Likewise, some gay marriage opponents will also oppose the new proposal. They remain committed to believing that official legal rejection of gay marriage is the only acceptable answer, however diminishing its chances. If the state licensing requirement disappears entirely, the clock will have run out on their cause, and the scoreboard’s tally is not in their favor.

For these loudest voices in the echo chamber, social reformation must trump personal freedom, for social reform cannot be a private affair. For them, the Alabama bill must be opposed. Angered at the prospect of winning without continuing the fight, (or losing without a rematch) their identity depends on dragging their opponent back onto the field for humiliation. No, this proposal just won’t do. The contest for marriage equality cannot be won by forfeit.

Finally, to libertarians, this may be a panacea. Imagine what society could do if government could just get out of the business of moralizing and back to legalizing weed. Wait–on second thought, forget libertarians. Maybe we should let the adults continue the conversation.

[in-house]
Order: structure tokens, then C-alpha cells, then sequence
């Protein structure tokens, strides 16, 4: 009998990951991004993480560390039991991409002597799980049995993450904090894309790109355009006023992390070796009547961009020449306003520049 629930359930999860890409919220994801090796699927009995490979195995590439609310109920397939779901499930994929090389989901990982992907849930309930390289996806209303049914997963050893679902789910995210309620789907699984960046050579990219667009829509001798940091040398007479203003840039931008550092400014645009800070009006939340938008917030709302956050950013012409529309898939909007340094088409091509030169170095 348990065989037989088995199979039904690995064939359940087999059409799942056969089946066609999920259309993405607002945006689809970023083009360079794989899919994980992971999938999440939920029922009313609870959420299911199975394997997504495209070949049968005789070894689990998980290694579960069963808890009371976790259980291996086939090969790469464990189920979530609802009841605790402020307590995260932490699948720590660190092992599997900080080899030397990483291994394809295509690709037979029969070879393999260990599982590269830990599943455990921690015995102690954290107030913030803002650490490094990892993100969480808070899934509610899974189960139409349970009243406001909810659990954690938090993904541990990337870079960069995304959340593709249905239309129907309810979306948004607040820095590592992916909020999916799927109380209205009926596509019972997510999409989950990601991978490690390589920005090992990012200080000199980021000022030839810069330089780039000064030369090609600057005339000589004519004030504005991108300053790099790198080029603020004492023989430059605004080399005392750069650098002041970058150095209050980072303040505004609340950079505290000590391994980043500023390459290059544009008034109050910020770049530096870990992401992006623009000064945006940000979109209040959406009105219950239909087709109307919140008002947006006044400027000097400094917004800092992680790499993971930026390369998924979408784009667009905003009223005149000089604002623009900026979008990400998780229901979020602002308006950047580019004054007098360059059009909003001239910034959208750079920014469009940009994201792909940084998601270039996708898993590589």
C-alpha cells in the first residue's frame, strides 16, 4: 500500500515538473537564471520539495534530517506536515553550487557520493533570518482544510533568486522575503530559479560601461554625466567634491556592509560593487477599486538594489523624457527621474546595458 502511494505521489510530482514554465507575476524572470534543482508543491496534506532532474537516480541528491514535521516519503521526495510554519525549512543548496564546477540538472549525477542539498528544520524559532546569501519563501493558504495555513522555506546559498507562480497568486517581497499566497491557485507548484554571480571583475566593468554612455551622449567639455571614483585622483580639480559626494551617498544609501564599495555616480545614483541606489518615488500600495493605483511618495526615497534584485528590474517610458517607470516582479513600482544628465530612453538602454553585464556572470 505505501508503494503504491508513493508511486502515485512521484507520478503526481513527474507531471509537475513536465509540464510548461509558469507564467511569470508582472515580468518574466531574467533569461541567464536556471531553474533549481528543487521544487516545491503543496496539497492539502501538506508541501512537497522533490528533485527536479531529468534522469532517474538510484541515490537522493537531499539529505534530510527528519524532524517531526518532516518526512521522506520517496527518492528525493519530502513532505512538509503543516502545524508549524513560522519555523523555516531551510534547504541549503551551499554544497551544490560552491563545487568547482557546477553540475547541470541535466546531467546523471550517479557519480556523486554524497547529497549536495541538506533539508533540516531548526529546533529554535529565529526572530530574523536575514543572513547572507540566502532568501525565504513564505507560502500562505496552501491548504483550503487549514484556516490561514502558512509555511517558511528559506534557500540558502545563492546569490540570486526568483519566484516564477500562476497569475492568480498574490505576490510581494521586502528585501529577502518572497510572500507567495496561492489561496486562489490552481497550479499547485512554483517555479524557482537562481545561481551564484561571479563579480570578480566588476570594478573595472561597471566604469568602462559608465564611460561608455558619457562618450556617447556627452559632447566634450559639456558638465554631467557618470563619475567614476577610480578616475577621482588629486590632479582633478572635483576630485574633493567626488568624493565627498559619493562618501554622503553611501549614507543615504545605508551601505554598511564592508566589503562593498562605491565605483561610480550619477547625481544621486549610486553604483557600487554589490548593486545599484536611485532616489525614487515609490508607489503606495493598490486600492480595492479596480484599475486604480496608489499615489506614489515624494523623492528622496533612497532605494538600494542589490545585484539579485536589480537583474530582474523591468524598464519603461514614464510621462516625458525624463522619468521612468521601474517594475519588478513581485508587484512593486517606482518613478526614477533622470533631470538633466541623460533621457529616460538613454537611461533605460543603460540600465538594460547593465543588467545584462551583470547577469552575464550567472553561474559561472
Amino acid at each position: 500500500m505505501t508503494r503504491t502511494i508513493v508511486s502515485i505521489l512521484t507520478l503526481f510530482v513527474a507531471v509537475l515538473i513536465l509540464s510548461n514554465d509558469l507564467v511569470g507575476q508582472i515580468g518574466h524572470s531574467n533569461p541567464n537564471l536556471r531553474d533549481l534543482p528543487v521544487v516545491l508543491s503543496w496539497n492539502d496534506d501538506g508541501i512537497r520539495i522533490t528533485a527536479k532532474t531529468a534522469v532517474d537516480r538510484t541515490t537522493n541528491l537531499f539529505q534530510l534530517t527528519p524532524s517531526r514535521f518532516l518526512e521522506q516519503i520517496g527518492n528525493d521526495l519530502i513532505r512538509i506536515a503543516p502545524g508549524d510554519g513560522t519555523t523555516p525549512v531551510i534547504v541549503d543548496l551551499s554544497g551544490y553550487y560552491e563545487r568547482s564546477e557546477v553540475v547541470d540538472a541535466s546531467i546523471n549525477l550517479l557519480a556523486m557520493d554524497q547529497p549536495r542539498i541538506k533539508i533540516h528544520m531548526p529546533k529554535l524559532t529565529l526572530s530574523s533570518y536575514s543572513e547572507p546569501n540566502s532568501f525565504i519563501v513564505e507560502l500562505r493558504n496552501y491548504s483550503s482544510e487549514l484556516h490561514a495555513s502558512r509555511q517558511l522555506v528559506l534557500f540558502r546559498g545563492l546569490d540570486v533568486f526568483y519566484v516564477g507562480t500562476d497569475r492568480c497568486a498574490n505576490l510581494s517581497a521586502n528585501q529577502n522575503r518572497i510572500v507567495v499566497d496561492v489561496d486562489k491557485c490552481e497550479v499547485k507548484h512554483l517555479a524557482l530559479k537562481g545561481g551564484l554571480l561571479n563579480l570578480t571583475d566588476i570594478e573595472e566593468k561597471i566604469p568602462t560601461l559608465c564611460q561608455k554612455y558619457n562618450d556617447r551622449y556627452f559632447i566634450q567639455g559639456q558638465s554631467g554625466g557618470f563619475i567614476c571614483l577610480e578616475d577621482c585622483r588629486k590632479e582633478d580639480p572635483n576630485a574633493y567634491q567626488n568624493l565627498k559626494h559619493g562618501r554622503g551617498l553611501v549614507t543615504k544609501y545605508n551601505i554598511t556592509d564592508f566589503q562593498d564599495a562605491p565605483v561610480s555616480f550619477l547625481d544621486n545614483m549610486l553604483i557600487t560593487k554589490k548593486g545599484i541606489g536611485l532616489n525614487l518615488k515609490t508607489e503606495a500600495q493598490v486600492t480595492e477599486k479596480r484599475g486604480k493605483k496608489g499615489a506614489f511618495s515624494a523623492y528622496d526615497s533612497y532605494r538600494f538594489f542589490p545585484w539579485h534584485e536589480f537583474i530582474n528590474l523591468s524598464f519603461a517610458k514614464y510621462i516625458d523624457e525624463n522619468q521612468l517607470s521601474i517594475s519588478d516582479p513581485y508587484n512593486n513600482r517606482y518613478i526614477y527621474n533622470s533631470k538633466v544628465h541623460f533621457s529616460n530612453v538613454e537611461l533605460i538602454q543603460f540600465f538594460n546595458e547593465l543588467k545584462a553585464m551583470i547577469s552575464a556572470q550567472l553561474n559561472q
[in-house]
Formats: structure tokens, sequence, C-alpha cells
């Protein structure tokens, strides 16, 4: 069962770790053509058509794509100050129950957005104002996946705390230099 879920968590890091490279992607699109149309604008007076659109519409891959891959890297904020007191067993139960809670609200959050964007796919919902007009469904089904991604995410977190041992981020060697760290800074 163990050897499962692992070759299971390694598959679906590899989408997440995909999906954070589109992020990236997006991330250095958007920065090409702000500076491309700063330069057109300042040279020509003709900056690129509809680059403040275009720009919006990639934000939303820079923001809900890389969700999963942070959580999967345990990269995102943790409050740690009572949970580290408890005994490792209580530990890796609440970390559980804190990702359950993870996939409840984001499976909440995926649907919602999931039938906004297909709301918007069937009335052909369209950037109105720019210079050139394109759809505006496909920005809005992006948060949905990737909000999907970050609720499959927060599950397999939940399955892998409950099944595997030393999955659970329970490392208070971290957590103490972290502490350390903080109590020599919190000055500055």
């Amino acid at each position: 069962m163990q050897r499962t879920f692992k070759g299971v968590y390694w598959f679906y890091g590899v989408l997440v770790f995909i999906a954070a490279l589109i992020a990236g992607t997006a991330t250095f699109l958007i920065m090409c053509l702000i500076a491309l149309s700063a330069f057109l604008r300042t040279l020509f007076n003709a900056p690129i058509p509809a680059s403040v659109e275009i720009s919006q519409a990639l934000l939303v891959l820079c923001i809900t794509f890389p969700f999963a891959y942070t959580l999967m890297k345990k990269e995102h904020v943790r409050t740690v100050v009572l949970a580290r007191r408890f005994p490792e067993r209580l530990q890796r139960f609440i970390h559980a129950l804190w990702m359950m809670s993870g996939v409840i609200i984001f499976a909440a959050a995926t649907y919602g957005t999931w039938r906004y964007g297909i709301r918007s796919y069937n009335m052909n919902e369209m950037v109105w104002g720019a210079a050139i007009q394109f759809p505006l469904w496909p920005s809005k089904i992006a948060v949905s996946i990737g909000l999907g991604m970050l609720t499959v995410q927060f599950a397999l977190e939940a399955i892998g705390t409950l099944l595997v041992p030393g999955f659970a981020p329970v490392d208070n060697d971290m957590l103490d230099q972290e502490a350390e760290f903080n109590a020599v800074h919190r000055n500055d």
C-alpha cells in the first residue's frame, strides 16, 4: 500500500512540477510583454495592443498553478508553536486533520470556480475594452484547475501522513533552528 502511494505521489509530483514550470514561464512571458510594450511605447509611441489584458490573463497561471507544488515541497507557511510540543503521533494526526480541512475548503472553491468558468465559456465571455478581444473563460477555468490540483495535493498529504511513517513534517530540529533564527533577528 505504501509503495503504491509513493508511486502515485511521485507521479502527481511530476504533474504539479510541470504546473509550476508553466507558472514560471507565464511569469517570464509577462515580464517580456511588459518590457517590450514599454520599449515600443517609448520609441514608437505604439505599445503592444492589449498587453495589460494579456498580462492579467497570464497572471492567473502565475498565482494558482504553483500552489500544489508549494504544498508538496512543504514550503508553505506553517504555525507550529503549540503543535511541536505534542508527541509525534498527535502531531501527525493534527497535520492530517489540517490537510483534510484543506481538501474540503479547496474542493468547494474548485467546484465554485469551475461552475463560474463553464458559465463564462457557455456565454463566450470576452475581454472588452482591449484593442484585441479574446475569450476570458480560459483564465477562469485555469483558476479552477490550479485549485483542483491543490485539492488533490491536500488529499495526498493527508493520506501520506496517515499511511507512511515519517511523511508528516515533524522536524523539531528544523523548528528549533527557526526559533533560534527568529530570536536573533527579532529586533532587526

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Author: T. Andrew Perkins

I have practiced law in Rochester since 2001. My practice is varied: appellate law; general civil litigation; real estate; family law; and probate and estate planning. I am an active member in the Peru Grace Brethren Church. I have also served on the boards of various community organizations, including: Fulton County Community Foundation, Fulton County Leadership Academy, Fulton County United Way, Rochester Kiwanis Club, Fulton County Council on Aging, and the Fulton County Chamber of Commerce. You can reach my office from the Links page.